Water is arguably our most important and yet undervalued resource. Not only does it sustain life, but it is a critical enabler of the activities that drive our economy. Agriculture, a mainstay of Tanzanian livelihoods, constitutes 30 percent of the country's GDP, employs nearly 70 percent of the population, and accounts for over 80 percent of water consumed. Put another way, water and food security are inextricably linked.
Traditional methods like gravity, open canal or flooding irrigation are extremely inefficient resulting in up to 45 percent water losses. Modern technologies like drip irrigation can not only improve water efficiency but have the potential to also increase yields up to 50 percent, especially in combination with water storage approaches like rainwater harvesting.
But while Tanzania is endowed with nearly 30 million hectares of irrigable land, less than 500,00 hectares are currently under irrigation. As a result, food production is falling far short of what is possible.
Despite accounting for just 1.6 percent of irrigable land, irrigated crops account for nearly a quarter of the national food requirement at present. Irrigation helps reduce reliance on increasingly erratic rainfall, protects against droughts, and increases yields.
Expanding the amount of land under irrigation would provide both a safeguard against the worst impacts of climate change while at the same time supporting economic growth in line with the nation’s goal of achieving middle-income status by 2025.
But Tanzania’s smallholder and emerging farmers, who account for a majority of agriculturalists in the country, lack access to the types of irrigation technologies that could boost their productivity and help safeguard the country’s food security in the face of a growing population and an increasingly unpredictable climate. The high costs of identifying investment-ready farmers is a key constraint for banks and loan providers who want to provide irrigation financing to smallholder and emerging farmers.
Despite the existence of savings and loan products, many farmers are ill-equipped to conduct comprehensive business planning, identify appropriate sources of finance, prepare compelling financing proposals, and negotiate loan terms. Even when the above-mentioned barriers have been addressed, such investments require a high degree of confidence in the market. As such, strong cooperatives, access to markets, and offtake agreements with buyers and processors are also needed. If we are to achieve The National Irrigation Master Plan’s target of 1 million hectares under irrigation by 2035, we must make it easier for the country’s smallholder farmers to access financing.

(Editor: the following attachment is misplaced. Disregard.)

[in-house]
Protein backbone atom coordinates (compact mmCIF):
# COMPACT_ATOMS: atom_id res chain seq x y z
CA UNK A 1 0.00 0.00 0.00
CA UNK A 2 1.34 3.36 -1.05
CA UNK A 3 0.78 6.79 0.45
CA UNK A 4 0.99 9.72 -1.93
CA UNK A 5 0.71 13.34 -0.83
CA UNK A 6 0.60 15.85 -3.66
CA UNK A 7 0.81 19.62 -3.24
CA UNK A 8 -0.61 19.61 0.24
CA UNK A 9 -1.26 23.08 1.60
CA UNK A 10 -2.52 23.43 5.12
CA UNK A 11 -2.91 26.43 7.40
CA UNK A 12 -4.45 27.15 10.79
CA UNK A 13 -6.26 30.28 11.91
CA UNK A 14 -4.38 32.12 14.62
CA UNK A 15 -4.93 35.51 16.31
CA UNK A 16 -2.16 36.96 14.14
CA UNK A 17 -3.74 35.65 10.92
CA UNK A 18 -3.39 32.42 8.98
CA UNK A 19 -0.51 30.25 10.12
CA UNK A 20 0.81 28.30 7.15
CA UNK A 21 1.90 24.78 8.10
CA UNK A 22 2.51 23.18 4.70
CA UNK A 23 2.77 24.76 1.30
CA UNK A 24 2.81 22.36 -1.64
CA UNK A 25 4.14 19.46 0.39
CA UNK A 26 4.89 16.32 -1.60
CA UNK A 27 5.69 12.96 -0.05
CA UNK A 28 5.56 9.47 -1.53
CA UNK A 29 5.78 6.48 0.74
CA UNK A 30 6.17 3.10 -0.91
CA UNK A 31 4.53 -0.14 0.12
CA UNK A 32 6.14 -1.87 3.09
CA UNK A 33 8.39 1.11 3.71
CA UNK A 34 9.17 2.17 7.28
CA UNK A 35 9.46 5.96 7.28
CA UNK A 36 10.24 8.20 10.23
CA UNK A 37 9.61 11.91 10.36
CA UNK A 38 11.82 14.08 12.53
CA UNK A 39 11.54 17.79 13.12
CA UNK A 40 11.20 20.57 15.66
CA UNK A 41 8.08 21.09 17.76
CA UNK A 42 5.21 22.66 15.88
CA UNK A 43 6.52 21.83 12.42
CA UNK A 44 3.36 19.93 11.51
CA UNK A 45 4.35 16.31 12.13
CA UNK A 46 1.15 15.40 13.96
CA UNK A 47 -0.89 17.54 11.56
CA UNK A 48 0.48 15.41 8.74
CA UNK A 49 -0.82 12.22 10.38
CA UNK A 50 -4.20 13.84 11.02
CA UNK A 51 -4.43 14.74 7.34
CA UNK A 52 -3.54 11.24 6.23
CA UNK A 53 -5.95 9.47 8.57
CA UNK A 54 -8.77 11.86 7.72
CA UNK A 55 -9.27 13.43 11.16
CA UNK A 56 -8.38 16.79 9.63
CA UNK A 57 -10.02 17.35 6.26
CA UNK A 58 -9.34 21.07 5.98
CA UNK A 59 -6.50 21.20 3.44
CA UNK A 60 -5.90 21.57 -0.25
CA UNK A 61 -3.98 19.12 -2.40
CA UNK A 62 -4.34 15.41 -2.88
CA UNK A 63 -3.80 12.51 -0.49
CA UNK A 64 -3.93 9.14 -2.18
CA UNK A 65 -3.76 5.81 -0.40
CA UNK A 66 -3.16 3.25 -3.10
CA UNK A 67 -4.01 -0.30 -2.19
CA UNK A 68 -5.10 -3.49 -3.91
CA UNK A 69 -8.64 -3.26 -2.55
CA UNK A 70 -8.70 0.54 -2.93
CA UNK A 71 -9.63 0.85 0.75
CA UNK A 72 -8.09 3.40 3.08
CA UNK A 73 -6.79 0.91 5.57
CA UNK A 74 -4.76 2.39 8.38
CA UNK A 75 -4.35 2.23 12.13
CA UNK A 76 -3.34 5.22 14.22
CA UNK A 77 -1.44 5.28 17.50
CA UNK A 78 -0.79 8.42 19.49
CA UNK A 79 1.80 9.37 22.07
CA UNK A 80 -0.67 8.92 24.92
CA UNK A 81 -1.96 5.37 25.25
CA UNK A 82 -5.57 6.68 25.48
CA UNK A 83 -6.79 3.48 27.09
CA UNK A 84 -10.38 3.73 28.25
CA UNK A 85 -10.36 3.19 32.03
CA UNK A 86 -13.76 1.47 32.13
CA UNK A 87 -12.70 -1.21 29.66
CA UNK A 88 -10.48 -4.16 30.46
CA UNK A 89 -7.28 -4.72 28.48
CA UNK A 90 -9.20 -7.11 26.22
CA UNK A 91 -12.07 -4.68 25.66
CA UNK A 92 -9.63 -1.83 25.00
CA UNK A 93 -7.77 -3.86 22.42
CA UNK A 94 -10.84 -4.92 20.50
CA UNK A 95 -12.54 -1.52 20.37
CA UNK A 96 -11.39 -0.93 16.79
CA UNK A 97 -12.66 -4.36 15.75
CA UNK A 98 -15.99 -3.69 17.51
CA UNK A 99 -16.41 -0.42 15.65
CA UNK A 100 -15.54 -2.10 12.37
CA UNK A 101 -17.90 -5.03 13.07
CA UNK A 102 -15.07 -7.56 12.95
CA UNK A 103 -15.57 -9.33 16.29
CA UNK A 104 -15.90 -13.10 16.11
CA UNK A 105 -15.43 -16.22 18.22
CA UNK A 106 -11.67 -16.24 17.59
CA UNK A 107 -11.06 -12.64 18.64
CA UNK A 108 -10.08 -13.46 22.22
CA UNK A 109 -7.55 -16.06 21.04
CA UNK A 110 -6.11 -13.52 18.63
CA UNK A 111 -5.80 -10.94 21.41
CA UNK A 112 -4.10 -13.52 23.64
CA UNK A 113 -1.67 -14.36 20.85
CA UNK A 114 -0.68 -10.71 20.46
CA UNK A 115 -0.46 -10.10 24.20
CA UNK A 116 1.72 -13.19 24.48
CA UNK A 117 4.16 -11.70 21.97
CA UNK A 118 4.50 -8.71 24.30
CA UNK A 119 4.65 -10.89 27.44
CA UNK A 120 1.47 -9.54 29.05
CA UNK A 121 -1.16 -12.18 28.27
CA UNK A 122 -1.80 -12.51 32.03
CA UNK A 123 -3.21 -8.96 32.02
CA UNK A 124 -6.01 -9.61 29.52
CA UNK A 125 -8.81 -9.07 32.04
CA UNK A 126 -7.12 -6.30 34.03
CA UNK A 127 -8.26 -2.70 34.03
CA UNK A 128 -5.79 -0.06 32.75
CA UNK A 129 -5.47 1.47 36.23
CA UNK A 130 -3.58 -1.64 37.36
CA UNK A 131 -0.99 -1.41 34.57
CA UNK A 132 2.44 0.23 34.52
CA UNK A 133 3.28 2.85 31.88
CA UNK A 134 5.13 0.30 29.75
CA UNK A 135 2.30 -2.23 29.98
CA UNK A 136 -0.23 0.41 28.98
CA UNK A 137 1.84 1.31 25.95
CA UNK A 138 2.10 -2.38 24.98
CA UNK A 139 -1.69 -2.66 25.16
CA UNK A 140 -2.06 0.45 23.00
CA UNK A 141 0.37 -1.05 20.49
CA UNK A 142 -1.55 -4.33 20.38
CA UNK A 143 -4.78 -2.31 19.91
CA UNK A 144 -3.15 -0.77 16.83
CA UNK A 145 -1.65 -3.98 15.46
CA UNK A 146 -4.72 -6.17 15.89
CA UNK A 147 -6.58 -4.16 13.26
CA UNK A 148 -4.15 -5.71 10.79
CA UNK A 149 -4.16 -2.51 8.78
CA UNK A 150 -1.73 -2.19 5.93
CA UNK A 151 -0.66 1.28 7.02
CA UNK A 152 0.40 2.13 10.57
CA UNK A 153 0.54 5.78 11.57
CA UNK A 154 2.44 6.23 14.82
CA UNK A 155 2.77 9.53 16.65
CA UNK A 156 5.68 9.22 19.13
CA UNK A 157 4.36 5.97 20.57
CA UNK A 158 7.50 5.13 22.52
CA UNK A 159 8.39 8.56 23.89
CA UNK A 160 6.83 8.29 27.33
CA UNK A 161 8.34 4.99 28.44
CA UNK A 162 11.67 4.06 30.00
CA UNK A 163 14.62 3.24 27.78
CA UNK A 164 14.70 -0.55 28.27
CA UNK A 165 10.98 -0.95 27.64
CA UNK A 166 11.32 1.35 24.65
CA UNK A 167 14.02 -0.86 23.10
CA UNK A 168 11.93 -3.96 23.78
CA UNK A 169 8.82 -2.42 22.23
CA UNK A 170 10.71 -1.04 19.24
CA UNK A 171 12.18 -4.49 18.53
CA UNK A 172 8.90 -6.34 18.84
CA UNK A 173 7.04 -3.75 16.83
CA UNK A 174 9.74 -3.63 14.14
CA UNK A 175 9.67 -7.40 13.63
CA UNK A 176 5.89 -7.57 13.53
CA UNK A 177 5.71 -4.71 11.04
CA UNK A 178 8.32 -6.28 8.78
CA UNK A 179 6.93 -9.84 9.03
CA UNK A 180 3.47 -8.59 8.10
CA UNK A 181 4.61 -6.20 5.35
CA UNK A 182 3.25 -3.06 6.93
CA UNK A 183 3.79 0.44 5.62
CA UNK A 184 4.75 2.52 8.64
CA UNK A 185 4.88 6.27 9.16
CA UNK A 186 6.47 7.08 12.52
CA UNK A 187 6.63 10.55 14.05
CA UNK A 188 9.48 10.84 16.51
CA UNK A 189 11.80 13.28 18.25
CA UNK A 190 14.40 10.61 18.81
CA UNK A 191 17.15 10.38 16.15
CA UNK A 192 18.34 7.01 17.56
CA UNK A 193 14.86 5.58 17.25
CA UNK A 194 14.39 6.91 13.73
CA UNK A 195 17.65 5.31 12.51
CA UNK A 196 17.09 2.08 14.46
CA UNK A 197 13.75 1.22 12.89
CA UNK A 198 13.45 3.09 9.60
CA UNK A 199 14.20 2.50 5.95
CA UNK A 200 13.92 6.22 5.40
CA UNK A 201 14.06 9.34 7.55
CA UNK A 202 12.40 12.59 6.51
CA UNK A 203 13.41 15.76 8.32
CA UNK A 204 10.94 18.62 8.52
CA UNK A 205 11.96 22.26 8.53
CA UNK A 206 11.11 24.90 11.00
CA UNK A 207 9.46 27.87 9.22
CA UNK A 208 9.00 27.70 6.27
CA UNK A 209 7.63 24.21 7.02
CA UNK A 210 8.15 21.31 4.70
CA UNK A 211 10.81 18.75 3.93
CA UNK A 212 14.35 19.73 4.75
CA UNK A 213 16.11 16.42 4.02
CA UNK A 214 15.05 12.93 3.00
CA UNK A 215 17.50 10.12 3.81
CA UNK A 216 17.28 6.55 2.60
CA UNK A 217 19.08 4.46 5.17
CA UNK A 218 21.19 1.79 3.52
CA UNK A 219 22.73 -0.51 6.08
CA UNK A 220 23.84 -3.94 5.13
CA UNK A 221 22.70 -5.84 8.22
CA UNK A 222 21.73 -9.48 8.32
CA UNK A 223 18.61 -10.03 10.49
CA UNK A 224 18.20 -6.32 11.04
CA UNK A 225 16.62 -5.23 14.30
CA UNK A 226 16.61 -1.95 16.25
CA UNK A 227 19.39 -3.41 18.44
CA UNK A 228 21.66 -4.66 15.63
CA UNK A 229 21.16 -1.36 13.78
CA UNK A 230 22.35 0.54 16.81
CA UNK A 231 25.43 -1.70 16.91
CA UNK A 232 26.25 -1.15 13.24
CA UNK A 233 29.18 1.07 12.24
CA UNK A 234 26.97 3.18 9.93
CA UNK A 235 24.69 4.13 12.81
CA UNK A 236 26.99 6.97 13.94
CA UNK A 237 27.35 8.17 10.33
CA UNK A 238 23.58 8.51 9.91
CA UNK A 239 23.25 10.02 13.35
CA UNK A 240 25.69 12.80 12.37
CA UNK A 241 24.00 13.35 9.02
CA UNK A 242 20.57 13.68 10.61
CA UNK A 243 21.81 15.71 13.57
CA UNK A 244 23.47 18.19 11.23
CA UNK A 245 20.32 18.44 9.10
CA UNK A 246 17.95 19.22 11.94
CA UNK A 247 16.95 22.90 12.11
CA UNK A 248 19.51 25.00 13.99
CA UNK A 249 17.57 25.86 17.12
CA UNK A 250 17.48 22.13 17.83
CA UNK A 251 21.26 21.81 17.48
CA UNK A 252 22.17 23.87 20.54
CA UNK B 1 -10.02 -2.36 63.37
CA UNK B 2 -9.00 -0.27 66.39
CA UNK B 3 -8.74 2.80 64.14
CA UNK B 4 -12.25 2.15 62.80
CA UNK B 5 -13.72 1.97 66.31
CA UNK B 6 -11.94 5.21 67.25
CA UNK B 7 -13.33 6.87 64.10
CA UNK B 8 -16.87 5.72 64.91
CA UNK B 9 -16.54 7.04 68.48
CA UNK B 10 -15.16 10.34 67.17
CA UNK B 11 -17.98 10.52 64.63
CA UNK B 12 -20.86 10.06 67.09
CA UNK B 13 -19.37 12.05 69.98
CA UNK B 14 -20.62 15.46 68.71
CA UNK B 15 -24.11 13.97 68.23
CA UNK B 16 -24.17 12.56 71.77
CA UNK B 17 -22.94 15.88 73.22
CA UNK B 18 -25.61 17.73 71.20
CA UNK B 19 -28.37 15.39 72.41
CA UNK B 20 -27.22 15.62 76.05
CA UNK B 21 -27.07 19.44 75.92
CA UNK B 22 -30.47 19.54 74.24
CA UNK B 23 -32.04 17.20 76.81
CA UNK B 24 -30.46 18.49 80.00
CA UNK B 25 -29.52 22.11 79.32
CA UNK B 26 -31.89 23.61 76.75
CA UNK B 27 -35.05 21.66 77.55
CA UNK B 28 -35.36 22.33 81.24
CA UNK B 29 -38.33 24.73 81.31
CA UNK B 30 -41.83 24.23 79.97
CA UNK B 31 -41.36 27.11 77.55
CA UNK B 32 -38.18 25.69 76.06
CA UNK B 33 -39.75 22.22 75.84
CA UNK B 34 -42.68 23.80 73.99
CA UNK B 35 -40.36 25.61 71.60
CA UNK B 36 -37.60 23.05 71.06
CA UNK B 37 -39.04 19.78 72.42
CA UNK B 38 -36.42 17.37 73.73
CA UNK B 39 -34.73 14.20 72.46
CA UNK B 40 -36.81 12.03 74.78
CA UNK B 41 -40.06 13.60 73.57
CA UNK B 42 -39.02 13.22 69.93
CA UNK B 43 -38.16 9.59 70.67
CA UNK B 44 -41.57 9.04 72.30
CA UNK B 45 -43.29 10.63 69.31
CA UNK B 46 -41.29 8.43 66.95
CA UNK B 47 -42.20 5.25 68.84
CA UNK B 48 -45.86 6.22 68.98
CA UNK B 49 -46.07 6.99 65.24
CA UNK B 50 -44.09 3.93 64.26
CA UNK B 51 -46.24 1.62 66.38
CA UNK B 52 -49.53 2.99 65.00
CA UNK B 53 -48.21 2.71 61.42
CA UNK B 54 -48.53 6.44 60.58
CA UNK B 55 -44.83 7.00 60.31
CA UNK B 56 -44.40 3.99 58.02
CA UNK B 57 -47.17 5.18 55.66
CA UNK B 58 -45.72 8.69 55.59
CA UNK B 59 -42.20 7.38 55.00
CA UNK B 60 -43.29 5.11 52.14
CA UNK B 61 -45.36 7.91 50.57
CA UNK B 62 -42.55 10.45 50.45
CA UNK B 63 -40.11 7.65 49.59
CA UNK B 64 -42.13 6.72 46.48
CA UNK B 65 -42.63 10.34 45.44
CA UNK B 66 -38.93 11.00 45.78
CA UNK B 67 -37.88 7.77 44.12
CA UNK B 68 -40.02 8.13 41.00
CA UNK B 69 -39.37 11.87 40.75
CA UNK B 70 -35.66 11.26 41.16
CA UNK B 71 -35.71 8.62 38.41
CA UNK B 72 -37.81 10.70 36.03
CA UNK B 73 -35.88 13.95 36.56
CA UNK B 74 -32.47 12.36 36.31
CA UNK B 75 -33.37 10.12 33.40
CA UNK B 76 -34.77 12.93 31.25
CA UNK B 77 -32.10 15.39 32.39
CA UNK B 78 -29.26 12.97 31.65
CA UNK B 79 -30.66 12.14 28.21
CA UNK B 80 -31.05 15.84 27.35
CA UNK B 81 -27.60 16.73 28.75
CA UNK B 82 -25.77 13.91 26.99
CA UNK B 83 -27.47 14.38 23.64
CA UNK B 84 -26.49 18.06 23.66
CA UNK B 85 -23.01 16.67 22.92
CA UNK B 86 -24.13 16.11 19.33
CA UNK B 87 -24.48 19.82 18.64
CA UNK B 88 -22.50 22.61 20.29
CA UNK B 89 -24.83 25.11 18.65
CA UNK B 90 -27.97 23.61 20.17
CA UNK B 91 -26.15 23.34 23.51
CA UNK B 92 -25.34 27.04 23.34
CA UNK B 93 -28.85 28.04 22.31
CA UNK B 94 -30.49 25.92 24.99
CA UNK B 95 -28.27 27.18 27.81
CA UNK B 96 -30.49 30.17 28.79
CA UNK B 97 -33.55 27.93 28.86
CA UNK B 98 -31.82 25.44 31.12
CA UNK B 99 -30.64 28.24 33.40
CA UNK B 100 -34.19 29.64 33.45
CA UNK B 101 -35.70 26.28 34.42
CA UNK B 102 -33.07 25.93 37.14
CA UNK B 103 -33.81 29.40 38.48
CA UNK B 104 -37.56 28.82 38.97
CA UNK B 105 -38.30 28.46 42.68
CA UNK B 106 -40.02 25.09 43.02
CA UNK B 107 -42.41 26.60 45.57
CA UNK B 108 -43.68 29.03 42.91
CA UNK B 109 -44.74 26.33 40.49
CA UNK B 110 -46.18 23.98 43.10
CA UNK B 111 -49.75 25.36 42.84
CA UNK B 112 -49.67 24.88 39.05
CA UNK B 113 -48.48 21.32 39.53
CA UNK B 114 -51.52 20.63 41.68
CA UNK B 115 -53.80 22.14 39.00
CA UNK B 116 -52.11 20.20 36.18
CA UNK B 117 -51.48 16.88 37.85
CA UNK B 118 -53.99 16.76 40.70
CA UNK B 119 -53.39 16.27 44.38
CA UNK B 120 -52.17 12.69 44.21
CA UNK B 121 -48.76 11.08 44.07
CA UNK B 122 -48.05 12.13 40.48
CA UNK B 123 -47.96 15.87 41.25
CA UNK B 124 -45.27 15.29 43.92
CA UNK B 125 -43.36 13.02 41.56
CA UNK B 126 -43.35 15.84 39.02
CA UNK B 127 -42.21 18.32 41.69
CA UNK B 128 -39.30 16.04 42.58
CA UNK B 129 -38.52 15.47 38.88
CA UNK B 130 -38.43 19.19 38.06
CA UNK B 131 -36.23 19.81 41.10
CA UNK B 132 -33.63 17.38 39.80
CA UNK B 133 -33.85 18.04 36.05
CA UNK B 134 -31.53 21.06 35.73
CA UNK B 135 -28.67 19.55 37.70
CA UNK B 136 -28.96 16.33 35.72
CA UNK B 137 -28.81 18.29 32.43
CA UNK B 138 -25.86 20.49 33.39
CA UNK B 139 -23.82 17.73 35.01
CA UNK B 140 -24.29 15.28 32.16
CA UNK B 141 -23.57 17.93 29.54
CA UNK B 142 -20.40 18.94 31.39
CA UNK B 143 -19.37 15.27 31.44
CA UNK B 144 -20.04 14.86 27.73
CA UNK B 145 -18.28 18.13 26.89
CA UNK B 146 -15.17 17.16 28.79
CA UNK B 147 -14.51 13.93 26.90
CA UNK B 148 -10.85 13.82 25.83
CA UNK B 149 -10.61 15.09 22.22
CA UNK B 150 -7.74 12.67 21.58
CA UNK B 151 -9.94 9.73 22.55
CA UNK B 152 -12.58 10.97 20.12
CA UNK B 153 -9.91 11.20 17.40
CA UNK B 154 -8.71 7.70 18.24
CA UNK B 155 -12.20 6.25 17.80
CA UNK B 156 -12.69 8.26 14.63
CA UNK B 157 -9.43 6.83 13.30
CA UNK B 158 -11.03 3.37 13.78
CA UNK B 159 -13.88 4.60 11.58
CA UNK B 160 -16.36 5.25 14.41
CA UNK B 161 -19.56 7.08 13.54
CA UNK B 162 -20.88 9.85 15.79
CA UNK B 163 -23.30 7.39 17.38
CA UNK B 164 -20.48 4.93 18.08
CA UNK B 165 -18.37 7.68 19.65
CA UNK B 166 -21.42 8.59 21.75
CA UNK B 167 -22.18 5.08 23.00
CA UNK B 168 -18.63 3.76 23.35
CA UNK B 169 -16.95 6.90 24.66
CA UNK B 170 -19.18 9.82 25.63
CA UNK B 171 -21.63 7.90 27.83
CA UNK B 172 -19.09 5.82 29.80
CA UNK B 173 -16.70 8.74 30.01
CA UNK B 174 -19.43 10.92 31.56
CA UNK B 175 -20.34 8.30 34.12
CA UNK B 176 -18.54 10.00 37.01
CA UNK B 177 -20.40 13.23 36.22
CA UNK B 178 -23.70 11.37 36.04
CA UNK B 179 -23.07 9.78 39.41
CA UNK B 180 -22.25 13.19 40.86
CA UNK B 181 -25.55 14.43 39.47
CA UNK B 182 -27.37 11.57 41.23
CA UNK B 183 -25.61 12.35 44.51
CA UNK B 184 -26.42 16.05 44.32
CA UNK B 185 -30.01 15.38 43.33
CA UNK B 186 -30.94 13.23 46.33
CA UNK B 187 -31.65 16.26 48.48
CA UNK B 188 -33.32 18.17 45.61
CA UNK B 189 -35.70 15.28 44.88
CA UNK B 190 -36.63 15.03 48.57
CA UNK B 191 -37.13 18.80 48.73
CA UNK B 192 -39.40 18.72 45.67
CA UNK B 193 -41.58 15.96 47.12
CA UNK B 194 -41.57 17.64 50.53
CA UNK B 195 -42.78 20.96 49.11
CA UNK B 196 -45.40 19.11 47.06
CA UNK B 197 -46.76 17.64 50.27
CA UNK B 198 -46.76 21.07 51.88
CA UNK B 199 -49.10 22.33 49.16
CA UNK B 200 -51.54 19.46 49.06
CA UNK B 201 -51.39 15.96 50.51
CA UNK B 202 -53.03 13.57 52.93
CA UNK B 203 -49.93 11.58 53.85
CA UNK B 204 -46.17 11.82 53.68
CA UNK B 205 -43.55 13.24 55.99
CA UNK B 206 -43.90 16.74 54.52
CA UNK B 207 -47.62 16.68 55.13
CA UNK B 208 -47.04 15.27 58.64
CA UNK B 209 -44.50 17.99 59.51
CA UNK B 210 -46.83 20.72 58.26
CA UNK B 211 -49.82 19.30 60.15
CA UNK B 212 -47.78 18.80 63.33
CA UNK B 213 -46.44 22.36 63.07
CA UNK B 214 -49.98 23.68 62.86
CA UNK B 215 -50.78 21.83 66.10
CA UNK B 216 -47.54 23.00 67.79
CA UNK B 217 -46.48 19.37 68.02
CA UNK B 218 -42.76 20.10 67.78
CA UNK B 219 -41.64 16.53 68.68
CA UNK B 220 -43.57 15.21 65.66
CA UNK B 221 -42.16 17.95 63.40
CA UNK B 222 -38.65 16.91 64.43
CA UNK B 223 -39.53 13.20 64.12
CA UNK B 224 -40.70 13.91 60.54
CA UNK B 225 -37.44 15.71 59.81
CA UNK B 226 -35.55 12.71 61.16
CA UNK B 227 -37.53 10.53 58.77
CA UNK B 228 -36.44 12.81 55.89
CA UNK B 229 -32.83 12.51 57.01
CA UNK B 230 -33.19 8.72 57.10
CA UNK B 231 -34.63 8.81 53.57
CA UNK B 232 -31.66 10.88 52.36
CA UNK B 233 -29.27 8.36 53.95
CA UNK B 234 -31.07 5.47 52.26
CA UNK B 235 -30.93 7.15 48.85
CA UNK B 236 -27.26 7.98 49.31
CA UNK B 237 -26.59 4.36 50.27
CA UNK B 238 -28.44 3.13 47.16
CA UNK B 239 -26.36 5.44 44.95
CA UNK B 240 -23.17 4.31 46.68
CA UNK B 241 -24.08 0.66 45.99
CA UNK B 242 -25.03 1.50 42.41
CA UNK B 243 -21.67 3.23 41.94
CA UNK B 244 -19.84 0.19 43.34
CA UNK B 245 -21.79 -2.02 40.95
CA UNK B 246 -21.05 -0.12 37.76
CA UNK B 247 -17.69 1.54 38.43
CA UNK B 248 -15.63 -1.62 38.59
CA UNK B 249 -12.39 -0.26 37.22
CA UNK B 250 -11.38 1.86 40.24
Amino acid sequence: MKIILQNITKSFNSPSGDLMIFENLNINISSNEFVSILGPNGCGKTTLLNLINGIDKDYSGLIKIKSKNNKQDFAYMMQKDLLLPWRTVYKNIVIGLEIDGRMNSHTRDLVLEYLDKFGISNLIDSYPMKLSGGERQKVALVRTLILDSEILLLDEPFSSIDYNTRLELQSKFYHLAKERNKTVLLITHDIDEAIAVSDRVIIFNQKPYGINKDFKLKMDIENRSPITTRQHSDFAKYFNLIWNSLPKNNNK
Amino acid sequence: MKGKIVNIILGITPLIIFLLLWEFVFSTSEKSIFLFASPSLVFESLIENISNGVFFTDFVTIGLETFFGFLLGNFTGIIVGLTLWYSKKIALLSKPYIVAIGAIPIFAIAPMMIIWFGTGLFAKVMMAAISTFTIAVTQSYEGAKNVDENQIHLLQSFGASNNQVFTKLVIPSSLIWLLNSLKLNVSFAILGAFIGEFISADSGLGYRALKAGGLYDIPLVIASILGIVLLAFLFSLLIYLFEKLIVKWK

Reducing the risks regularly associated with financing small-scale commercial agriculture is critical to achieve our ambitious irrigation targets while also ensuring that precious water resources are used efficiently and sustainably. This is why the Tanzania Agricultural Development Bank (TADB), in partnership with Tanzania 2030 Water Resources Group (2030 WRG) – a public-private-civil society partnership supported by the World Bank – alongside the Financial Sector Deepening Trust (FSDT), National Irrigation Commission (NIrC), Private Agricultural Support Trust (PASS), Tanzania Horticulture Association (TAHA), and Rikolto are working together to link smallholder and emerging farmers with financiers.
Once our consortium’s full ambition is realized, the initiative will see a substantial increase in smallholder farmer’s access to irrigation solutions. It is expected that those participating in the project will increase their productivity by 30 percent on average, while simultaneously decreasing water abstraction by up to 50 percent. There has been tremendous progress over the last decade in terms of developing the types of blended-finance solutions that meet the needs of smallholder and emerging farmers. Now it’s time to connect the dots for the benefit of the economy, people, and planet.
By: Mr. Japhet Justine
Managing Director, Tanzania Agricultural Development Bank